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Improve the look of your home by replacing your old, worn-out or damaged interior doors. Here's how to install interior doors.
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If your doorframe is damaged, you need a pre-hung door, which includes the frame and door. If your frame is in good shape, a slab, also called a blank door (image to the right), is fine. Whichever type you use, there are a variety of styles available to match your home decor.
If you're installing a pre-hung door, make sure you get the correct swing, determined by the placement of the hinges and doorknob. Open the door and stand with your back to the hinges. If the doorknob is on the left, you need a left-handed door. If the knob is to the right, select a right-handed door. Some blank doors have a specific swing direction. The strike side (the side with the lockset) of these doors has a beveled edge so the door can swing freely.
The steps below describe installation of a blank door.
When buying a new door, choose one that's the same size as the old one.
You can use your old door as a template to install the new one. Before removing the old door, close it and make marks 10 inches up from the floor. You'll use these as reference marks later to trim the new door.
Purchase hinges that are the same size as your existing hinges.
Remove the old lockset and hinge pins, and take out the door. Remove the hinge plates from the door as well.
You can use a flathead screwdriver and a hammer to tap up the hinge pins for removal.
With the new door on sawhorses, set the old door on top — keeping the tops and hinge sides flush — and clamp in place. Mark any excess on the new door. You'll trim it off later.
Use a combination square to mark the locations of the hinge mortises on the new door.
Use the square to transfer the distance of the mortises from the door edge.
Mark the mortise depths using a hinge as a guide.
Mark the lockset location.
Transfer the 10-inch reference marks you made above from the old door to the new one. Set the old door aside.
From these reference marks on the new door, measure 9-7/8 inches toward the bottom and make a straight line across the door. This line shows you where to cut for a 1/8-inch clearance at the bottom of the door,
Cut any excess from the sides and bottom of the new door with a saw or planer. Check the door manufacturer's instructions for cutting recommendations.
When cutting, remember the strike side of the door may be beveled — don't cut the beveled edge.
Door hinges may be rounded or square. If your hinges are rounded, you can use a router with a hinge template to cut mortises. If your hinges are square, you can cut the mortises with a chisel, using the steps below.
Score the mortise lines you made in Steps 2 and 3 above with a utility knife.
Use a chisel and hammer to outline the edges of each mortise and make relief cuts across the area. Don't go deeper than the mark you made in Step 4 above.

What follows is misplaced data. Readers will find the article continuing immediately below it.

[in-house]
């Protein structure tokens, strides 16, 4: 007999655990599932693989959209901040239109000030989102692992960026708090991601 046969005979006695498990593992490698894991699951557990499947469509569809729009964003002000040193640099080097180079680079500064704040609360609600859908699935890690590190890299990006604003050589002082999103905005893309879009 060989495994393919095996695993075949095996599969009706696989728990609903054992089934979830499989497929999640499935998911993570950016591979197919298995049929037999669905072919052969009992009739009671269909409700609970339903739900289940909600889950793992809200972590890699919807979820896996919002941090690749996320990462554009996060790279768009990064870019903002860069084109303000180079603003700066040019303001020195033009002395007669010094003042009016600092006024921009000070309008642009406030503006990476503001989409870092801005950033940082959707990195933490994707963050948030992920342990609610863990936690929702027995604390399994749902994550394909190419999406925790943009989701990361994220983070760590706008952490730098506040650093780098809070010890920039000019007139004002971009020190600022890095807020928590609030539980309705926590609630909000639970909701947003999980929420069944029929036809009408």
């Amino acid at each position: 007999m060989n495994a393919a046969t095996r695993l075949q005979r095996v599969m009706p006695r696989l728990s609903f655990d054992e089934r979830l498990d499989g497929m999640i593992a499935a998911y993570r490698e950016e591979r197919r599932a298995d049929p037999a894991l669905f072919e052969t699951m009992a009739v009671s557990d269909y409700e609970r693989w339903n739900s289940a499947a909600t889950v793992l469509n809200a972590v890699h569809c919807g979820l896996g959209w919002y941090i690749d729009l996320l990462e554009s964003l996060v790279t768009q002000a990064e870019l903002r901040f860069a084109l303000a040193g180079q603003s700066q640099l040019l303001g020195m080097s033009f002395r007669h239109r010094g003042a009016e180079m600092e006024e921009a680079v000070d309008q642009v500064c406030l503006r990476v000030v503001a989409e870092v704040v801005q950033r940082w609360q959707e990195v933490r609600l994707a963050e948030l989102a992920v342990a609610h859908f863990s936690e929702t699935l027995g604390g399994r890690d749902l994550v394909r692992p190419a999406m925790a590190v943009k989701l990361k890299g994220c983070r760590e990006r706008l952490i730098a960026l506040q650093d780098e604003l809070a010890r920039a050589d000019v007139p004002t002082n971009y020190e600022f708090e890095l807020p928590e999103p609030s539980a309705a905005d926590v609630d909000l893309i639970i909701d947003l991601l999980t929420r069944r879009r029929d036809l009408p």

Drill the lockset holes according to the hardware instructions. Cut only halfway through one side of the door. Flip the door over and finish the holes from the other side. This technique helps prevents splintering.
A door lock installation kit or drill guide (pictured above) simplifies lockset installation.
Drill the edge-bore hole for the latch with a 1-inch hole saw.
If you plan to paint the door, it's a good idea to do it now.
On the jamb, install the new hinge plates. Check the fit of a plate by holding it in a mortise. It should be flush with the casing.
If the holes on your new hinge plates don't match the holes in the screw holes in the door jamb, drill pilot holes for the new screws. If the holes in the jamb are too large for the screws, use wood glue to secure a short portion of dowel tightly in the hole. Allow the glue to cure and drill the pilot holes. As an alternative, you can use longer screws to fasten the hinge plate — just make sure the pilot holes will accommodate them.
If a mortise isn't deep enough, remove some wood with a chisel. Remember to keep the beveled side of the chisel against the wood to remove small amounts of material. If a mortise is too deep, use cardboard as a shim behind the hinge plate (as pictured to the right). Once you have a good fit, attach the hinge plates with screws.
Attach the new strike plate if you're not using the old one.
Set the door in the hinges. Use wood shims on the floor to elevate the door if necessary.
Insert the hinge pins. You can use a hammer to tap the hinge pins flush if necessary.
If you have trouble getting the hinges to line up, loosen all the screws. The excess play will help the hinges slide together. Insert the pins and retighten the screws.
Test the door by working it back and forth. You should have about 1/8 inch clearance at the header and strike sides, and 1/16 inch clearance along the hinge side. Remove the door to make any adjustments.
Test the door to make sure it fits and swings freely.
Watch our DIY Basics video: What's Wrong with My Door?